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“The good recruiters track with you over time and are proud of what you’ve accomplished. They look out for your career. This is the type of recruiter that I will hire someday because I trust they will bring me the type of candidates that I want.” Stacy Nagata COO Stealth Film/TV/Digital NewCo Step 7: Follow-up More 2015 job changer insights


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“It doesn't stop when they say 'yes' to the offer.” Yoni Lateiner Nerd / Recruiter, NerdWallet Step 7: Follow-up More 2015 job changer insights


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“I find it necessary to follow-up because it's important to make sure they like their new job and they feel invested in what they are doing.” Alex Caiola Manager of Corporate Recruiting, SoulCycle Step 7: Follow-up More 2015 job changer insights


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3 best practices for following up Get candidate feedback: This helps you improve. Is the job what they expected? Is there anything they wish they had known sooner? Do they love what they’re doing? Stay in touch: This way, you can go back to them for referrals. Connect with them: They may be a great candidate to place again in the future. 1) 2) 3)


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Want more 2015 global job changer insights? Get report


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Authors Samuel Jones, Ed.D. ‘17 Director Strategic Initiatives, Wharton School MBA Career Management Sam has placed hundreds of MBAs in the world’s best companies. He also leads organizational development projects for the Wharton School. Sam is completing his doctorate the University of Pennsylvania. Erica Marks, M.S.Ed. Senior Associate Director, Wharton School MBA Career Management Erica manages a team that advises companies on how to recruit Wharton MBA students. A former Corps Member with Teach For America, she regularly interviews prospective teachers. Erica completed her Masters degree at the University of Pennsylvania. Esther Lee Cruz, MBA Insights & Content Marketing Manager, LinkedIn Talent Solutions Esther enjoys connecting people with opportunities using her marketing, analytics, and design chops. She’s excited to work at the intersection of recruiting & technology to help people reach their full potential doing work they love.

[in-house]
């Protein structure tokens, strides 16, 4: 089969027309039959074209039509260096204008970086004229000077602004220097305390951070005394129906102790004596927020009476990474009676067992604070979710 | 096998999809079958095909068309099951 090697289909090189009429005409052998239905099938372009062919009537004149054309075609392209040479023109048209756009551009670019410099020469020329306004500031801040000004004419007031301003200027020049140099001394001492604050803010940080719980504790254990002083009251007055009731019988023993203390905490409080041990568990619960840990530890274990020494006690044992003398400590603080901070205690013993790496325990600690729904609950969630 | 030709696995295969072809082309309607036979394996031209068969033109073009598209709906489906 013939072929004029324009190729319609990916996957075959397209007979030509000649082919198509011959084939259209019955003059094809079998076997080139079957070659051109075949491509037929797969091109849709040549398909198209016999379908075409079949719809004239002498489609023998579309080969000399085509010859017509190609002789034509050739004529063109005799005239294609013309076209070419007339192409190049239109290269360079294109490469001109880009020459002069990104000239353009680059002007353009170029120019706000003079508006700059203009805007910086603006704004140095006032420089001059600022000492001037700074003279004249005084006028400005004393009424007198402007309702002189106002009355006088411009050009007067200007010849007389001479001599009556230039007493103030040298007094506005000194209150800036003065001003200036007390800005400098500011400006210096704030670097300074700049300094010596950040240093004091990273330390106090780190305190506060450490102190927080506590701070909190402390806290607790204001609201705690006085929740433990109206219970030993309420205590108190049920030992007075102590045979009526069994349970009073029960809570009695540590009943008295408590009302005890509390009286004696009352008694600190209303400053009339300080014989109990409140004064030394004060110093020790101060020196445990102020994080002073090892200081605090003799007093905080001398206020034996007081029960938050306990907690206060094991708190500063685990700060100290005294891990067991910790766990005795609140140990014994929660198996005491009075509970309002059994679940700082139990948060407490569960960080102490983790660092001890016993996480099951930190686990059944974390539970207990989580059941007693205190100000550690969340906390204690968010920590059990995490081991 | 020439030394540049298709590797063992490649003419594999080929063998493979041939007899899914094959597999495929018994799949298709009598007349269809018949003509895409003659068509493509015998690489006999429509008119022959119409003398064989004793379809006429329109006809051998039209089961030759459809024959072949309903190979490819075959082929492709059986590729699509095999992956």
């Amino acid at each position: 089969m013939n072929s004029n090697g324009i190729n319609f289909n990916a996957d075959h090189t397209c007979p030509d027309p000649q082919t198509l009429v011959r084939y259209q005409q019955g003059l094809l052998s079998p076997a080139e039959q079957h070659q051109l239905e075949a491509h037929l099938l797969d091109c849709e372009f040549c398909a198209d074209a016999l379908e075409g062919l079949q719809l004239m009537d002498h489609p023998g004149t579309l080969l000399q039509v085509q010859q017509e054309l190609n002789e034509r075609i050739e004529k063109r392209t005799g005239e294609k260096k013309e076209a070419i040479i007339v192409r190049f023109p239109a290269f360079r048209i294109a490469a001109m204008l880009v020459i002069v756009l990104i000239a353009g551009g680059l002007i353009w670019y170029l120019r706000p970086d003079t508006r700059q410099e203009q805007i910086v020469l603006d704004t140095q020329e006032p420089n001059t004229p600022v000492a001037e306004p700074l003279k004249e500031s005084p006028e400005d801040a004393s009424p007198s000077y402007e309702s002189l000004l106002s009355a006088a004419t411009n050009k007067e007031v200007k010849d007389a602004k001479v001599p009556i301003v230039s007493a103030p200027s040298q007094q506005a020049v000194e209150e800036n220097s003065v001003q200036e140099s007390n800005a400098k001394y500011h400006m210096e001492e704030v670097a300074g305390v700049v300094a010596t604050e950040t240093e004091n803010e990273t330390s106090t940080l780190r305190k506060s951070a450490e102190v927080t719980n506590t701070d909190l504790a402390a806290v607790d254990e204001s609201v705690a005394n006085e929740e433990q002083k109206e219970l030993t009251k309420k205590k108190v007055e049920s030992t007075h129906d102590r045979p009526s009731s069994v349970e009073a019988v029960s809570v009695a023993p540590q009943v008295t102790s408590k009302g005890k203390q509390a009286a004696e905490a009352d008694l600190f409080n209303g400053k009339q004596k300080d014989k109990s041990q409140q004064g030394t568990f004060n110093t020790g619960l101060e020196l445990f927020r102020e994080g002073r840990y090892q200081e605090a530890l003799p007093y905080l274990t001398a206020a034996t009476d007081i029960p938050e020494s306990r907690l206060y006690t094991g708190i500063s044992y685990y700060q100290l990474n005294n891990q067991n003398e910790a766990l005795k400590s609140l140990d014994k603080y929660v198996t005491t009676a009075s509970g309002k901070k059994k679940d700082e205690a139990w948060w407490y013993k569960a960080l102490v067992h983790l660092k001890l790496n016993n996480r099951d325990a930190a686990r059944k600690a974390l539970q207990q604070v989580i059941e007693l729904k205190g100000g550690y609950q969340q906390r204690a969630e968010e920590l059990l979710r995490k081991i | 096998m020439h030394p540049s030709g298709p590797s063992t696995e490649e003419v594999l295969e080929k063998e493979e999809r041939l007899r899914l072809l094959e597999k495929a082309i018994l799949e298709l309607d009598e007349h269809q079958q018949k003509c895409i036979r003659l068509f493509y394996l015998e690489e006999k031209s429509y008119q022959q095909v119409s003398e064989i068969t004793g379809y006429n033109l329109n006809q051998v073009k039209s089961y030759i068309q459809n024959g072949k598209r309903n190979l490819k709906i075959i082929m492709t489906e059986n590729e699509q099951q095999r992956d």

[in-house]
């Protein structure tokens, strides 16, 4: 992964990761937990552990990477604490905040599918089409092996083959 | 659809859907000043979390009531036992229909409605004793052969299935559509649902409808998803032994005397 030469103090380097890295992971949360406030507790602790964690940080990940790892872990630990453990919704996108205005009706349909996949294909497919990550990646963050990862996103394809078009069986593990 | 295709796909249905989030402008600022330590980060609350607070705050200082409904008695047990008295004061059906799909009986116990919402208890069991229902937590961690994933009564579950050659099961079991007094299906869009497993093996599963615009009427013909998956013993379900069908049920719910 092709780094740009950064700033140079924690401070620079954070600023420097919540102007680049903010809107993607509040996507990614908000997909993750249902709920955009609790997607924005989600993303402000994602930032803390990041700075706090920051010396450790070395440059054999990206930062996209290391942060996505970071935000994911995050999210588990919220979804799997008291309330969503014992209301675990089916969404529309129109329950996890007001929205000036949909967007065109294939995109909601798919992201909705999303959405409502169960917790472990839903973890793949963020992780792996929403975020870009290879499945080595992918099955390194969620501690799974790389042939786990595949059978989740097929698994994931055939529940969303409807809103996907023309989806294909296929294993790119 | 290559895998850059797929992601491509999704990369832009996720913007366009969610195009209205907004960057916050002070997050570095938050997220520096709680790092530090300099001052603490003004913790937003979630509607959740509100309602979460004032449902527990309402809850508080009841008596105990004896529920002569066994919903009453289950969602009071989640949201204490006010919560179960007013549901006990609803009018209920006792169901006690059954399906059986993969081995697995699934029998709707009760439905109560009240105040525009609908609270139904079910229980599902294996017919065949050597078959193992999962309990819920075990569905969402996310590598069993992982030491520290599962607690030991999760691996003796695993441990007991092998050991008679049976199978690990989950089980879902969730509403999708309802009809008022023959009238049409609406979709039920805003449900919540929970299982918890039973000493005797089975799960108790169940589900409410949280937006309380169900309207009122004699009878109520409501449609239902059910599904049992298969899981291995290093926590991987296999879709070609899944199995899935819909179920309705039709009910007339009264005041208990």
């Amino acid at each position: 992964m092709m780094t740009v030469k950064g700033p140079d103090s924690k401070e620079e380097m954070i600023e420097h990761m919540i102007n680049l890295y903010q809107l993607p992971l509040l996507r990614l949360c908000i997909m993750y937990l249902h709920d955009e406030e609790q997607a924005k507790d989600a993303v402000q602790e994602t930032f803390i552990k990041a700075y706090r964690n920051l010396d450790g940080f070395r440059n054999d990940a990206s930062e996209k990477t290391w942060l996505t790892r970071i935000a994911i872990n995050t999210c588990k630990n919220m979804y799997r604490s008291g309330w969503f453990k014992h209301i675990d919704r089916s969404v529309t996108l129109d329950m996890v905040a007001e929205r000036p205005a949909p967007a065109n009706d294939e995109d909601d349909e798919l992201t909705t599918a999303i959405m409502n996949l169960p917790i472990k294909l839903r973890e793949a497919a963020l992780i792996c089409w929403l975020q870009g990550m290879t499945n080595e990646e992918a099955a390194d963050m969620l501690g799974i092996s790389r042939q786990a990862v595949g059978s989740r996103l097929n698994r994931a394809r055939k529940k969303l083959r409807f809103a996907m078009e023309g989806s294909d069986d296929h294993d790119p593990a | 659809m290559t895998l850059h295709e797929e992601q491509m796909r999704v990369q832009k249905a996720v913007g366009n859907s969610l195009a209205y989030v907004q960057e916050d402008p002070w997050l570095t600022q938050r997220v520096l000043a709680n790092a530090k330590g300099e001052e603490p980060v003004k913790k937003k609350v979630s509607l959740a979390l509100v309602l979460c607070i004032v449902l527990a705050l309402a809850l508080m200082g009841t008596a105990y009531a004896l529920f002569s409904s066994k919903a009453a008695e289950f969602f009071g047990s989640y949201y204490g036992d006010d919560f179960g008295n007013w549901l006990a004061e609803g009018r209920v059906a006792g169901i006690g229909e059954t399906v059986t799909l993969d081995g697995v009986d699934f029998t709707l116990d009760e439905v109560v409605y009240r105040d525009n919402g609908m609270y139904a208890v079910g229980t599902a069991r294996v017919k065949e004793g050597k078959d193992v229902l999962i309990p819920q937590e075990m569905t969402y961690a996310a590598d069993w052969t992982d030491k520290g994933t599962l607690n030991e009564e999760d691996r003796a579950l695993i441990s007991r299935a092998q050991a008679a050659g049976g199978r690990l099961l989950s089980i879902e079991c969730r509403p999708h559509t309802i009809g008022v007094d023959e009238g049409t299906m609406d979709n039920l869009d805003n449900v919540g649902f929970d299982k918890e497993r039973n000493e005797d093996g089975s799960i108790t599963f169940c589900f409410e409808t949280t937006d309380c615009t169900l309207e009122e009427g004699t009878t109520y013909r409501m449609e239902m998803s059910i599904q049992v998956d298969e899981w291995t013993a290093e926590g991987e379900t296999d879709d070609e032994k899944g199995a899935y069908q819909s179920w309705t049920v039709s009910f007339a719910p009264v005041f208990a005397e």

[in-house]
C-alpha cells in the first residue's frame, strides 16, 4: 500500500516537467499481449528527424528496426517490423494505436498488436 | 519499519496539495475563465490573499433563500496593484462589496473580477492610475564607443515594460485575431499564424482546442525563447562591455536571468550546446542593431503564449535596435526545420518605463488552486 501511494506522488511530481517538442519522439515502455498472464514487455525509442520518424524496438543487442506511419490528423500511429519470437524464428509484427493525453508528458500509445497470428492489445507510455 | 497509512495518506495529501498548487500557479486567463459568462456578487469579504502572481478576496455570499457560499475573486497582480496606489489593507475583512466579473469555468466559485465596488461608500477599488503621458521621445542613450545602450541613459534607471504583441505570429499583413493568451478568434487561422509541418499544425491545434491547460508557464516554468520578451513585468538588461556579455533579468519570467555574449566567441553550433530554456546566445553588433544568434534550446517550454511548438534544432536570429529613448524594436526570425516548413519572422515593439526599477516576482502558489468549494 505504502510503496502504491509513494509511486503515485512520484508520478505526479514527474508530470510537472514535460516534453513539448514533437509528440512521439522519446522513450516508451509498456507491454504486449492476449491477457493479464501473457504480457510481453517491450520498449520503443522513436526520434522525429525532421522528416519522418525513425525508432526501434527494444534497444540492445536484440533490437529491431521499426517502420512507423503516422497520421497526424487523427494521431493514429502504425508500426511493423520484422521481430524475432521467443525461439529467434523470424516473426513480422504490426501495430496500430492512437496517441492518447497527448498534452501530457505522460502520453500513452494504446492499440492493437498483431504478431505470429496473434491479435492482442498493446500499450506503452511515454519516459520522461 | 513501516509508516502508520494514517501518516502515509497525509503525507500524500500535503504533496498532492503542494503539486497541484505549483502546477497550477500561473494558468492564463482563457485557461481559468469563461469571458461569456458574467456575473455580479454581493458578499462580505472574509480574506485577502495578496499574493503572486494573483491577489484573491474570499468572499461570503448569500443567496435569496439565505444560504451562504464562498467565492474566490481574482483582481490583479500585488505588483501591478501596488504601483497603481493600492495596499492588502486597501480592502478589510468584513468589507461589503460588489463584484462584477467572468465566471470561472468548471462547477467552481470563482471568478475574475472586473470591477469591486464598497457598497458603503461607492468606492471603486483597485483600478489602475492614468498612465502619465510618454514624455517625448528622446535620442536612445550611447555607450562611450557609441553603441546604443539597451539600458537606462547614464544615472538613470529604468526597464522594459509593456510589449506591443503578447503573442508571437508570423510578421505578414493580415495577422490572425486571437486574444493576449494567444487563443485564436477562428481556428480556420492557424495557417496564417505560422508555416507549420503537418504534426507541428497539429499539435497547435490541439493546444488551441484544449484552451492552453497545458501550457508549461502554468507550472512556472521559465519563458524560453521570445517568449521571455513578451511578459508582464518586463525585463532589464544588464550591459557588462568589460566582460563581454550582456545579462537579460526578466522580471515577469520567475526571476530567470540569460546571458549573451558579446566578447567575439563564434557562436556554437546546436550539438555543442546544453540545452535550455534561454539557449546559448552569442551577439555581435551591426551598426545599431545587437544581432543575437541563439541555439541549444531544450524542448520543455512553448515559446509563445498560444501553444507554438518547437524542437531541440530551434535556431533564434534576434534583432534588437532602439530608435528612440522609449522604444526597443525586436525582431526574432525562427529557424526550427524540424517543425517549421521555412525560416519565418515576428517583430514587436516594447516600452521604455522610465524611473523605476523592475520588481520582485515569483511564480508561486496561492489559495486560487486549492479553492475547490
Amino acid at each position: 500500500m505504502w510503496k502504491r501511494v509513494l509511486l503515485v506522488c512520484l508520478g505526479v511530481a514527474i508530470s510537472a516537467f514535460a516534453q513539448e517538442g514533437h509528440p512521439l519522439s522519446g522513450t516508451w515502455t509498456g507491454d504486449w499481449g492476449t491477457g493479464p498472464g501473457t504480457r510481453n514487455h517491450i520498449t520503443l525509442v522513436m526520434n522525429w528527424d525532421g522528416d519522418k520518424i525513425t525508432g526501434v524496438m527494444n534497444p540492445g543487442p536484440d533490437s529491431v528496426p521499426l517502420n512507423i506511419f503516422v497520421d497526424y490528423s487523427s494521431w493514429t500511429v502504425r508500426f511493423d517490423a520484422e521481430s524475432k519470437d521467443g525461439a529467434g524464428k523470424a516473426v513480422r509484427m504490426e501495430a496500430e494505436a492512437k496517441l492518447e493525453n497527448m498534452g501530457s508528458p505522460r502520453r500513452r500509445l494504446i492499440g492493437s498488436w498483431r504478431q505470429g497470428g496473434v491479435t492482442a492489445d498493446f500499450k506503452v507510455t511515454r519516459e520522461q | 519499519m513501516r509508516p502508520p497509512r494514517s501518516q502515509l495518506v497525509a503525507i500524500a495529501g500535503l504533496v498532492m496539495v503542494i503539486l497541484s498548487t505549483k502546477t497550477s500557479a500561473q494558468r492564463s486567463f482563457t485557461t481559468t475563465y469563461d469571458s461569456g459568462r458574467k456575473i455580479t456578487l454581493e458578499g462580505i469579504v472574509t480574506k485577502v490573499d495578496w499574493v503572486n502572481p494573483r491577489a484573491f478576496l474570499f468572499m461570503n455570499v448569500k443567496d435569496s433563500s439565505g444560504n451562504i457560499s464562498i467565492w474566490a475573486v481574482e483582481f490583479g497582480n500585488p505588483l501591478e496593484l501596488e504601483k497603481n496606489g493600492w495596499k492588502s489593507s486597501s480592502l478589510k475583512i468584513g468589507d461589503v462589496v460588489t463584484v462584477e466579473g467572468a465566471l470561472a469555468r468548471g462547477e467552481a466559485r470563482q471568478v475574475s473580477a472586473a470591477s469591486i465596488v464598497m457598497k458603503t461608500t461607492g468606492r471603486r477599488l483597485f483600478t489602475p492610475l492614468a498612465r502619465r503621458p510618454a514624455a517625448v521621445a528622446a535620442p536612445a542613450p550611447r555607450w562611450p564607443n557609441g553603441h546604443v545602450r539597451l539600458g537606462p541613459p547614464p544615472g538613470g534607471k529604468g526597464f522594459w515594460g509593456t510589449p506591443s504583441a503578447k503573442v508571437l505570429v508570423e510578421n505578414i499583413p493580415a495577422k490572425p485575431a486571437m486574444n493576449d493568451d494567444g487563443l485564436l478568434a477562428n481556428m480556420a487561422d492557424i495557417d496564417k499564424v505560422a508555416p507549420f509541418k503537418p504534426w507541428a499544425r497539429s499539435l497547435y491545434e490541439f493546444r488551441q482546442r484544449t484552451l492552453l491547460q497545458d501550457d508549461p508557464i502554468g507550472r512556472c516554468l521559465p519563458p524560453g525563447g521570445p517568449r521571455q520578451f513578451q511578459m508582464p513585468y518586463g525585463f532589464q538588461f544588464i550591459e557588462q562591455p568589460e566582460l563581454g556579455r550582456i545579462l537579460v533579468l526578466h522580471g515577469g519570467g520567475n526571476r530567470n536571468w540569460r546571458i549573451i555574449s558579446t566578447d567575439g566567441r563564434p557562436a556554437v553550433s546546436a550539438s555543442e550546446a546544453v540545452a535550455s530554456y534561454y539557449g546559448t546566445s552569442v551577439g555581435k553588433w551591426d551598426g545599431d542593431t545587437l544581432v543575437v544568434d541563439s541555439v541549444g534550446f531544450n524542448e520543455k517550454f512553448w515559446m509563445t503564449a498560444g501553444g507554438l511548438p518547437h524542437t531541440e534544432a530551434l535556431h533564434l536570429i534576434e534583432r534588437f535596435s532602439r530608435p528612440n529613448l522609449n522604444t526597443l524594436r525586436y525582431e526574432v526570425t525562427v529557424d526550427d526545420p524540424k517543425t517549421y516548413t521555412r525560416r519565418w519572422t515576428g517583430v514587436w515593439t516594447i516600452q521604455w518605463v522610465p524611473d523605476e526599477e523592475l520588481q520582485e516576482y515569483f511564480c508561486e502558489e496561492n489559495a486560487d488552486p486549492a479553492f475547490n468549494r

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Qualitative research methodology: We did purposeful sampling to find a mix of industry experience, gender, and generation. Changing jobs and/or careers was the common thread among all participants. We asked each person the same open-ended interview questions and probed them with additional questions to dive deeper. The average interview time was 30 minutes over Skype. We used applied thematic analysis techniques borrowing from case studies and grounded theory. We validated interview findings with a mini focus group of LinkedIn recruiters and participant member checks. Limitations: Our sampling frame included invitations to internationally-based participants, but none responded with the exception of one person from Canada. Therefore all participants were from North America. The interviews included a high representation of MBAs, Millennials, and Gen X professionals. Future research: Could use more extensive validity techniques such as multiple focus groups. In future research, we suggest including other countries, Baby Boomers, and professionals from a larger variety of functions. One-on-one interview questions: What are your short and long-term career goals? Did you interact with recruiters at any point in your career changes? If yes, tell me about the interaction. As you think about the job changes you went through, what were the circumstances prompting or motivating you to change jobs? If they mention a generational motivator, use drill downs. As a woman, what is important to you in a company or role? (Women only) What about the company overall resonated with you? What is your advice to a recruiter who wants to recruit you? Probes: Can you tell me more? Can you elaborate? Methodology ©2015 LinkedIn Corporation. All Rights Reserved.